Teaching Perspective “Out There”
During our Teaching American History workshops, teachers revealed that their students often struggle to understand how there can be conflicting but accurate accounts describing a single event. How is it possible that there are different views of say…a major battle in American history?
Part of the explanation lies in a student’s inability to grasp the concept of perspective–an expectation embedded in Delaware History Standard 3.
To help your students find a way to understand perspective, try this “out there” experience. Break your students into three groups. Ask each group to go outside and create an accurate sketch of the school.
Prior to class, you will have created three different sets of written instructions (so that the students are unaware that they are receiving different sets of instructions). Ask them to follow the instructions silently (wishful thinking here). Instruct:
- Group 1 to exit the front doors of your school and go to the right side of the building.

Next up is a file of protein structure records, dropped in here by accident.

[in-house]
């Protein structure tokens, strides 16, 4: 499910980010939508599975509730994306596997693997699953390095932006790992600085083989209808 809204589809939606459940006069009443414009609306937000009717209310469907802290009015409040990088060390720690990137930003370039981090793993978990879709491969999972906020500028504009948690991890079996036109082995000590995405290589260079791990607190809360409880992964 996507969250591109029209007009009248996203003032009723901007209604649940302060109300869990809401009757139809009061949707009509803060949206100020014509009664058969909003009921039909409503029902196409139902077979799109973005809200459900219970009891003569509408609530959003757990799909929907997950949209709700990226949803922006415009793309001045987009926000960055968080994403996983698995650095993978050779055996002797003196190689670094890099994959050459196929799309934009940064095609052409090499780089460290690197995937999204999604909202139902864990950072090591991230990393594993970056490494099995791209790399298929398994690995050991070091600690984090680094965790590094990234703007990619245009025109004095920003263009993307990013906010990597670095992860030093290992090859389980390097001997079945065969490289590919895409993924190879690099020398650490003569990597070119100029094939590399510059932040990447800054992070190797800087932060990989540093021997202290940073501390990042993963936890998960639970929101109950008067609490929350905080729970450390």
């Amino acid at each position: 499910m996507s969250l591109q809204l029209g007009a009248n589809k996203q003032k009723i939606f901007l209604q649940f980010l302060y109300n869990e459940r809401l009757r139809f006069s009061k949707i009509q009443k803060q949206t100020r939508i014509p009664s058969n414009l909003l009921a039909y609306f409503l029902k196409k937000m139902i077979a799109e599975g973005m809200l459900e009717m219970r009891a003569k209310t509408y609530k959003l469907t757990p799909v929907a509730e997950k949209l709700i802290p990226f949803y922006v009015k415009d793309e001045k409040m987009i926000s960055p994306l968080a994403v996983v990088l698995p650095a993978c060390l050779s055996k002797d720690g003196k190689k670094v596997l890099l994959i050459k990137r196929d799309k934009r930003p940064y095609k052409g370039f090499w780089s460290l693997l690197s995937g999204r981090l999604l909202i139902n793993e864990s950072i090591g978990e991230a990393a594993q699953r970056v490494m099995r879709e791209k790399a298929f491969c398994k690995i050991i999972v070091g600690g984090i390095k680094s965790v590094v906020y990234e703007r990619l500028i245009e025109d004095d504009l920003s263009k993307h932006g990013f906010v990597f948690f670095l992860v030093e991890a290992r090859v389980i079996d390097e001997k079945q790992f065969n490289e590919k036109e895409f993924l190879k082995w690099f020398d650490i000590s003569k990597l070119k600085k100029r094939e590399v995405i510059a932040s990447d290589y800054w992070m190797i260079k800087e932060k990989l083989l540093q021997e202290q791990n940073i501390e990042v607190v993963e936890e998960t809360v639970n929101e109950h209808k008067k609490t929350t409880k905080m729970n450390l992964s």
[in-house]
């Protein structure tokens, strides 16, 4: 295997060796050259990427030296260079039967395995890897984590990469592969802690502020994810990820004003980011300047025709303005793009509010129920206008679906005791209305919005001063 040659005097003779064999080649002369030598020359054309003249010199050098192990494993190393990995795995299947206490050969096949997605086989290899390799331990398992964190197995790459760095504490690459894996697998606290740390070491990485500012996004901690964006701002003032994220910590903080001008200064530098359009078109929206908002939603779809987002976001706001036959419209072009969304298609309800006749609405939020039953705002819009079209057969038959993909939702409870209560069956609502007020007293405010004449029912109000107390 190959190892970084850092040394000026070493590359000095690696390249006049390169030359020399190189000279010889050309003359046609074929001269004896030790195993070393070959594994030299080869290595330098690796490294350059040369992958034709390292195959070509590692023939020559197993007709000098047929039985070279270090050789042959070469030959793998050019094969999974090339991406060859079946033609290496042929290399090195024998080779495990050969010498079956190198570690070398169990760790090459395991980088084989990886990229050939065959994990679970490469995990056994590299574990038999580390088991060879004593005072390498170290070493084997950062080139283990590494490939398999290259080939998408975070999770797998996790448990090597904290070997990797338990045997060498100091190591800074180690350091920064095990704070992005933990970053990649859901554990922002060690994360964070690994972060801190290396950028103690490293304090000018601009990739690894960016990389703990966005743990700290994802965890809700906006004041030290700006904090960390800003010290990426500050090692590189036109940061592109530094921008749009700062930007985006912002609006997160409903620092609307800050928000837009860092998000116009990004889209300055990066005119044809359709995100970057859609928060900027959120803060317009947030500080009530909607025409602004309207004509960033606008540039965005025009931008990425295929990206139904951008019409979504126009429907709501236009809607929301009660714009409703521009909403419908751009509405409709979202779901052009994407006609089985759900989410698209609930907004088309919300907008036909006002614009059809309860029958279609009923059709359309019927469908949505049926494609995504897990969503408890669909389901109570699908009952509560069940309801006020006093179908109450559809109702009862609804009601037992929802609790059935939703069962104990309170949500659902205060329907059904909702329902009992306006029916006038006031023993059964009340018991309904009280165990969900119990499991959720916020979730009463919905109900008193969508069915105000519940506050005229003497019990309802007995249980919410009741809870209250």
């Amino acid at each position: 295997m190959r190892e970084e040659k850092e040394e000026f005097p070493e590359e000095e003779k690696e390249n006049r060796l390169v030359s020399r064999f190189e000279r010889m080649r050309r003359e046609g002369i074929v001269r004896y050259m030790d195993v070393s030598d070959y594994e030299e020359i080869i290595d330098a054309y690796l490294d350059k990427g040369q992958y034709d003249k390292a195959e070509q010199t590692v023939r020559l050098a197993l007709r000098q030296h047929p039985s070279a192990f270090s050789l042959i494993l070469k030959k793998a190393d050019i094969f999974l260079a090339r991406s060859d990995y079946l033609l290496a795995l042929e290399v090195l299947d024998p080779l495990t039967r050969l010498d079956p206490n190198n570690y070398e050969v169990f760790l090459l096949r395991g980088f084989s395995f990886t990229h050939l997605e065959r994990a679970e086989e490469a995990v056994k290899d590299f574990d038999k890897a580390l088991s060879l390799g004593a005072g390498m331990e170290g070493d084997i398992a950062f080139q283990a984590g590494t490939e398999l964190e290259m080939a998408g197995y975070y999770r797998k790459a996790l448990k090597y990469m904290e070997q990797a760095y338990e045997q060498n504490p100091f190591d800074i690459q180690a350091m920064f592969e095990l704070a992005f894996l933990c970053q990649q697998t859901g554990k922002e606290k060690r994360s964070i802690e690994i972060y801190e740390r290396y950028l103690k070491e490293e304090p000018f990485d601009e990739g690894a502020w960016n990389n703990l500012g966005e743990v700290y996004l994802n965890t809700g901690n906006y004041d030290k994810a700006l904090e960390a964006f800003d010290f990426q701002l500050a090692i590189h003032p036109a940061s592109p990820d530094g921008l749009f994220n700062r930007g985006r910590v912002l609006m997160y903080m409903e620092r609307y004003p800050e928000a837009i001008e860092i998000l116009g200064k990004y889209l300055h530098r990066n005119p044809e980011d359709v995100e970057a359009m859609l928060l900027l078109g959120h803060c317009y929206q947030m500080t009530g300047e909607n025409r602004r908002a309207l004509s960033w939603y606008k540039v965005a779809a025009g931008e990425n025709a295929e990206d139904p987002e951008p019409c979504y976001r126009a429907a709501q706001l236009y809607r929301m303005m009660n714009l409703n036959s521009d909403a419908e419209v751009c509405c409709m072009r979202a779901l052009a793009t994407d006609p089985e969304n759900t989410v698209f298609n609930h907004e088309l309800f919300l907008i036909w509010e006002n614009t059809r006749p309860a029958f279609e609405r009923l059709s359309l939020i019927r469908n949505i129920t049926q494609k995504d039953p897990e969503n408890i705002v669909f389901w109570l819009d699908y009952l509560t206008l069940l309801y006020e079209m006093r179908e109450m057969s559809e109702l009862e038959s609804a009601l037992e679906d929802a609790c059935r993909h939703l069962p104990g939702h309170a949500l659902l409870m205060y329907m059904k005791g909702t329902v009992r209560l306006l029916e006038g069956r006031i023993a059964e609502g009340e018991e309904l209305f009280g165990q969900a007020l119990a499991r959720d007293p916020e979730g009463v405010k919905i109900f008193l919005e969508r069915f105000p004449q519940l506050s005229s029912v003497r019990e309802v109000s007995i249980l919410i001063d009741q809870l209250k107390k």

- Group 2 to exit and go to the left side of the building.
- Group 3 to exit and go to the front or rear of the building.
Give students 10-15 minutes to complete their sketches or representations of your school.
Bring students back into your classroom. Place them in mixed triads with one student from each of the three groups, and have them share their sketches. Ask them if the drawings are all of the same building. Are they all accurate (within reasonable parameters of artistic skill)? Are they all consistent?
How can they account for the differences? Perspective, of course.
Now, ask them to apply their new understanding. How might three different accounts of a single major battle in American history have surfaced? Might they have come from individuals positioned on separate sides of a mountain? Are all but one necessarily inaccurate?
Teaching perspective in this manner helps students get beyond the notions that history is “just a bunch of facts” and that there must always be a single correct account somewhere “out there” to be uncovered.
Fran O’Malley. Ed.D
Policy Scientist, PDCE